Americans do, however, face shortages in housing. These shortages are inflating sales prices. This inflation, combined with Wall Street-style speculation by developers, has created a housing bubble, which in turn has made developers and speculators richer than ever, while creating a vast and ever-widening sea of homeless people in Los Angeles and elsewhere.

The solution is rent controls and price controls. These exist in a few places in the USA, but not in other places, since developers bribe politicians to not impose rent controls or price controls.

CONCLUSION:

Does Keynesianism create a potential for inflation?
Yes.
Can inflation be controlled?
Yes.
Therefore Keynesianism remains valid.

Konrad said...

@ Bob Roddis: I do not attack you, but for the sake of clarification, I note that this is not an Austrian School blog.

It is an MMT blog.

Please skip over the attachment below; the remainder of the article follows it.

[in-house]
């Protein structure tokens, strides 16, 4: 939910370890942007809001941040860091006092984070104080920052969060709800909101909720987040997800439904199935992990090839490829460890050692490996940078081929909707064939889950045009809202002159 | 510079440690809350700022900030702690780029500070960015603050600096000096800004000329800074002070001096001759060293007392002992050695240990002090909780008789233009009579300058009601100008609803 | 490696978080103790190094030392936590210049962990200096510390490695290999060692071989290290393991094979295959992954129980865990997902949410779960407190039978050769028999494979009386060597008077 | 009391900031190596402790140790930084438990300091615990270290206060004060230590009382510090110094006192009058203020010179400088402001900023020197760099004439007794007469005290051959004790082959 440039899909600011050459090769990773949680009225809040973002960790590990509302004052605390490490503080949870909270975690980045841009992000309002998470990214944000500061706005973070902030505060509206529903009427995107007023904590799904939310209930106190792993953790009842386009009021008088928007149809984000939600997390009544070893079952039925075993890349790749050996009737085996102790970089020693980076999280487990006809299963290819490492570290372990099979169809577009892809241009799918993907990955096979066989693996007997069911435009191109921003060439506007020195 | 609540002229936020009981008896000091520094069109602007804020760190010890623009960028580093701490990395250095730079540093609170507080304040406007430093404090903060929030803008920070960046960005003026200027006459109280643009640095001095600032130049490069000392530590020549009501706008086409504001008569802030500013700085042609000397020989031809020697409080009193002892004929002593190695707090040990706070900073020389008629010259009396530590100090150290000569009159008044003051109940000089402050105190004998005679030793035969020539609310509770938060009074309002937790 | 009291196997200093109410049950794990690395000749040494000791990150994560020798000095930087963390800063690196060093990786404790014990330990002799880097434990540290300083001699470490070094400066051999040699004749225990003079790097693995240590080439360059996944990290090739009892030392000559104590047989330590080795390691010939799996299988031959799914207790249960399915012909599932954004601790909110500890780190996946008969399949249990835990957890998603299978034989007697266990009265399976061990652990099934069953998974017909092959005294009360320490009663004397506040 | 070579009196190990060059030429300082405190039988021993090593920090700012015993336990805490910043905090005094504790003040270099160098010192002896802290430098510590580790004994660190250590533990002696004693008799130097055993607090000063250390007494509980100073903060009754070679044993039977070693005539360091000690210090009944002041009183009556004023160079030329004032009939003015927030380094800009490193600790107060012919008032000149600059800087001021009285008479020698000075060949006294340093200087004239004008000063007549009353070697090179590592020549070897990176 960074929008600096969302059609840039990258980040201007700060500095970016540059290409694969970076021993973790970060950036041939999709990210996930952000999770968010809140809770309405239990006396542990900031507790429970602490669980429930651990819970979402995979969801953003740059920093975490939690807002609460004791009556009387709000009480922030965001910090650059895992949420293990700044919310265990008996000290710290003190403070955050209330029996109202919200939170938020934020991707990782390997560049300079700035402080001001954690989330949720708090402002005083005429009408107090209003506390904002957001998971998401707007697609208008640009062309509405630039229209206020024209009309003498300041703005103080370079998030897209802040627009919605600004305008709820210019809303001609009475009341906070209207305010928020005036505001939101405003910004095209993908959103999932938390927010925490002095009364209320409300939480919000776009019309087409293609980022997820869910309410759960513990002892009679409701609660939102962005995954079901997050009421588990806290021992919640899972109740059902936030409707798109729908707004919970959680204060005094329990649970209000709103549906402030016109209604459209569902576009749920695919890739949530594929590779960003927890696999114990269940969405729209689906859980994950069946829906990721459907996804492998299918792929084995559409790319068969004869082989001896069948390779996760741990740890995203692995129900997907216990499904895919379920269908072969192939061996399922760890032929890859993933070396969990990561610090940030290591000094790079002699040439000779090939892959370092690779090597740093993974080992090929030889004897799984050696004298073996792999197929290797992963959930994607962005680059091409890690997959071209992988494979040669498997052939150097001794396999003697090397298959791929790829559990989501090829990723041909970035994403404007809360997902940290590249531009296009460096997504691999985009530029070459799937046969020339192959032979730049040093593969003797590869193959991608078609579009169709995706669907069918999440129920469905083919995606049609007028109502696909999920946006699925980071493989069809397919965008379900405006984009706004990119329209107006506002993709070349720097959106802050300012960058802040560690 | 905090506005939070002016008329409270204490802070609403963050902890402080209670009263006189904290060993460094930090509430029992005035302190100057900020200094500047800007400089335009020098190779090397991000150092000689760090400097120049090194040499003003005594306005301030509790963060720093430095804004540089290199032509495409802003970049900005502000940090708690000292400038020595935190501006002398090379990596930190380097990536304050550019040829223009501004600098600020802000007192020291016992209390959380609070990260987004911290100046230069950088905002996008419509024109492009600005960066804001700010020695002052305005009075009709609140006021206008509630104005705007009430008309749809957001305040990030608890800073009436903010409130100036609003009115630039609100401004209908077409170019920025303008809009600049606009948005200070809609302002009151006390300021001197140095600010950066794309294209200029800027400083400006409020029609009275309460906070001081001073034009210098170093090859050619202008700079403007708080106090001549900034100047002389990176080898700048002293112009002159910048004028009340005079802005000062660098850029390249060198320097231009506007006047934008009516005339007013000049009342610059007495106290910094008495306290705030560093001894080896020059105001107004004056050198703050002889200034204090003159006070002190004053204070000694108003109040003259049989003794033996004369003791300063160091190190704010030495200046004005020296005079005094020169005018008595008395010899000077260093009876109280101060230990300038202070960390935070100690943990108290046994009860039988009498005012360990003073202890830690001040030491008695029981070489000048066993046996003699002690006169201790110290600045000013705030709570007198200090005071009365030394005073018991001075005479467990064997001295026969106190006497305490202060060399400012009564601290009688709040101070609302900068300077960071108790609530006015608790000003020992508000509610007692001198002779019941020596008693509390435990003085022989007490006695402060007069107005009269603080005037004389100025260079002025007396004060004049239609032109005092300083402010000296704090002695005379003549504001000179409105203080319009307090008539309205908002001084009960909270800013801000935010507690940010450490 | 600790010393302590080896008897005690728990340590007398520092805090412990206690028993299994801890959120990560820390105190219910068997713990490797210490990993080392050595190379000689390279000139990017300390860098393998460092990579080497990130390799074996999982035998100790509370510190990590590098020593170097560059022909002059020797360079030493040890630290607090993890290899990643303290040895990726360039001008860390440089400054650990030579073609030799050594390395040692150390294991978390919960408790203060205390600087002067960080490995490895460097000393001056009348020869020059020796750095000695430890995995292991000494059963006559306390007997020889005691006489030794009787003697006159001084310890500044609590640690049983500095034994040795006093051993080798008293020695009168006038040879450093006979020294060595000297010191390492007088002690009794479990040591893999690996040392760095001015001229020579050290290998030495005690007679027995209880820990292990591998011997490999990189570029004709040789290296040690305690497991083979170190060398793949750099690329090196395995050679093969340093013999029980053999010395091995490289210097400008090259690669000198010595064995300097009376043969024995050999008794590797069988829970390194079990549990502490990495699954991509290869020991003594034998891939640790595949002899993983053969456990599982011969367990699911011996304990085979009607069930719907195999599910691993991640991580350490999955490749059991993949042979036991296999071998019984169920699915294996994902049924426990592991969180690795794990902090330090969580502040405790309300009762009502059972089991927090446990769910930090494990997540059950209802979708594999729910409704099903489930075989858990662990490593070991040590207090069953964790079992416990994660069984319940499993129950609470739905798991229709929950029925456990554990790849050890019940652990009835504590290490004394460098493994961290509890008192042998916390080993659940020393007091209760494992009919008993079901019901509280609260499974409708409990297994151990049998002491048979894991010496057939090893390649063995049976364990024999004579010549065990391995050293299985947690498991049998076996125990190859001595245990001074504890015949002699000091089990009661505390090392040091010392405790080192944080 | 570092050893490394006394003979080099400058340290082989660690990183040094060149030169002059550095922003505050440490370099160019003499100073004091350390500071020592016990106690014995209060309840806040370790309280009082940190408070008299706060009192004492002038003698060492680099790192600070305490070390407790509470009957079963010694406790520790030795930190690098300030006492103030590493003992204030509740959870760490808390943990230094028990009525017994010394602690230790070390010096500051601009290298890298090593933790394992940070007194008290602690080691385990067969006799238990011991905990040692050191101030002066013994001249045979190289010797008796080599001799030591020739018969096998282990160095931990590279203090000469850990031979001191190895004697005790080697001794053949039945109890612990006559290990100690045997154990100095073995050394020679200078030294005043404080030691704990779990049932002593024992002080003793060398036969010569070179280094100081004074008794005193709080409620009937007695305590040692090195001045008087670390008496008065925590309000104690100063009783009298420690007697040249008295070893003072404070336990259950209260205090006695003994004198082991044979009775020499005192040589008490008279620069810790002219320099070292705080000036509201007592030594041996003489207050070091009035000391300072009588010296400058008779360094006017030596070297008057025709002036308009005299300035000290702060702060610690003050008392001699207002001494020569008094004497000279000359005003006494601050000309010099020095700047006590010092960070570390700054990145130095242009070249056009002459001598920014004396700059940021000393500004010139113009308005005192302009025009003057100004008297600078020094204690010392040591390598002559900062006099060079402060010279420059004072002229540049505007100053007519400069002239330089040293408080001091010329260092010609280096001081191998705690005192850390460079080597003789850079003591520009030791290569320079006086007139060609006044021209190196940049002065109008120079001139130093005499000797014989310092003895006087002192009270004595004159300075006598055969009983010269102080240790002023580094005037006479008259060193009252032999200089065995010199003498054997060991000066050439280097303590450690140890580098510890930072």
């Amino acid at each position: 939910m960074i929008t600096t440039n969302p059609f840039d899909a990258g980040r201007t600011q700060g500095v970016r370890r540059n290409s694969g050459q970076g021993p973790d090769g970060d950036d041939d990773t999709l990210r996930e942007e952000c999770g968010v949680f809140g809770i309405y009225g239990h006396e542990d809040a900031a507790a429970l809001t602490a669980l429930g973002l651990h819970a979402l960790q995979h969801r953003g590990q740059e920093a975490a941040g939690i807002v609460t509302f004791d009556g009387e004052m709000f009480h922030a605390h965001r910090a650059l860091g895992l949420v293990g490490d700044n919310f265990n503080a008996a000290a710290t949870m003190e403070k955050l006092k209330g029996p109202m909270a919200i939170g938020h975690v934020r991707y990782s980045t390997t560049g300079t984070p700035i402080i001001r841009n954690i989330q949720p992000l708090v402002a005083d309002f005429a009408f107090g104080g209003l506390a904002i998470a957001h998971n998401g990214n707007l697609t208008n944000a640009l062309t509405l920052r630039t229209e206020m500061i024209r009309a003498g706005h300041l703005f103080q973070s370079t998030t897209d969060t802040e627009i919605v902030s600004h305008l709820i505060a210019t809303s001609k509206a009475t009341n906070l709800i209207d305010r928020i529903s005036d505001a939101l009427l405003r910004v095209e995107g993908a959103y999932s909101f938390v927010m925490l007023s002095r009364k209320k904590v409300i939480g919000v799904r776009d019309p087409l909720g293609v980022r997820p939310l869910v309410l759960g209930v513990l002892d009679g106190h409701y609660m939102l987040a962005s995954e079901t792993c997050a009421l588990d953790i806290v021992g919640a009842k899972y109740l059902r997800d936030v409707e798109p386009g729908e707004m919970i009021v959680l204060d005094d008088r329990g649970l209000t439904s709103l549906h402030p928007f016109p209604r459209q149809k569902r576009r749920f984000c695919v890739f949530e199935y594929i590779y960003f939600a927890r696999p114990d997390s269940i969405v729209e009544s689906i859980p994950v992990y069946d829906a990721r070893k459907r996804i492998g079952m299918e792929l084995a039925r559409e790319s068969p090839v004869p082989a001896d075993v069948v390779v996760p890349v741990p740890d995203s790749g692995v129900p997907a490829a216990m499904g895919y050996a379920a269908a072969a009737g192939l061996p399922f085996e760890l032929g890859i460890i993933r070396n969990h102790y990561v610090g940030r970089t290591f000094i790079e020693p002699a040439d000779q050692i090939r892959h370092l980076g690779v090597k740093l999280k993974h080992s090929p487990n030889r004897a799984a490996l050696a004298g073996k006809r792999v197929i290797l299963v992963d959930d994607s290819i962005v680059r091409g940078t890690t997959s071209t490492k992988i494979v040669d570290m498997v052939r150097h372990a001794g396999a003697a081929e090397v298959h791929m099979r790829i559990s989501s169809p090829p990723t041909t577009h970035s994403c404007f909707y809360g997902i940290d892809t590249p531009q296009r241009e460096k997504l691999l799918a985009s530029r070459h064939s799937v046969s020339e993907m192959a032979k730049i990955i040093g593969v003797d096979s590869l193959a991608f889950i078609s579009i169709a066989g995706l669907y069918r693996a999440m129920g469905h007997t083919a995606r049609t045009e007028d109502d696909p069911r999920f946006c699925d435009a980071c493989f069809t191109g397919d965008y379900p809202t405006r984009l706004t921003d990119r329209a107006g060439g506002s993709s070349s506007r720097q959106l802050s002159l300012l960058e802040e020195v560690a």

As such, we dismiss Friedrich Hayek as a liar and an obfuscator.

We dismiss the Austrian School (and the Chicago School) as false and malicious bullshyte.

Matt Franko said...

Bob,

Unemployment isnt the same thing as not being adequately provisioned...

For instance, there are people out there who are "employed" but they are still not adequately provisioned...

So maybe from the libertarian pov, you could say 'under libertarianism, no one is technically unemployed!' but that still doesnt mean everyone is adequately provisioned...

From the standpoint of authority, it is only through authority that you can guarantee that EVERYONE is adequately provisioned... as opposed to "employed or unemployed"...

The main goal of authority is 100% adequate/robust PROVISION not necessarily 'employment/unemployment'...

Matt Franko said...

Which is why this is bullshit from Joan Robinson (Art degree) here where she creates this big "neo-liberal conspiracy!" because she doesnt take the time to examine what is actually being taught over in the other departments of the academe...

If she took the time to examine those disciplines and figure out where they are going wrong where the best that they can achieve is about 95% 'employment' so-called at best..

NOBODY in the academe of business is teaching that there should remain an unemployed cohort for whatever systemic reason from Joan Robinson here... she appears paranoid to me...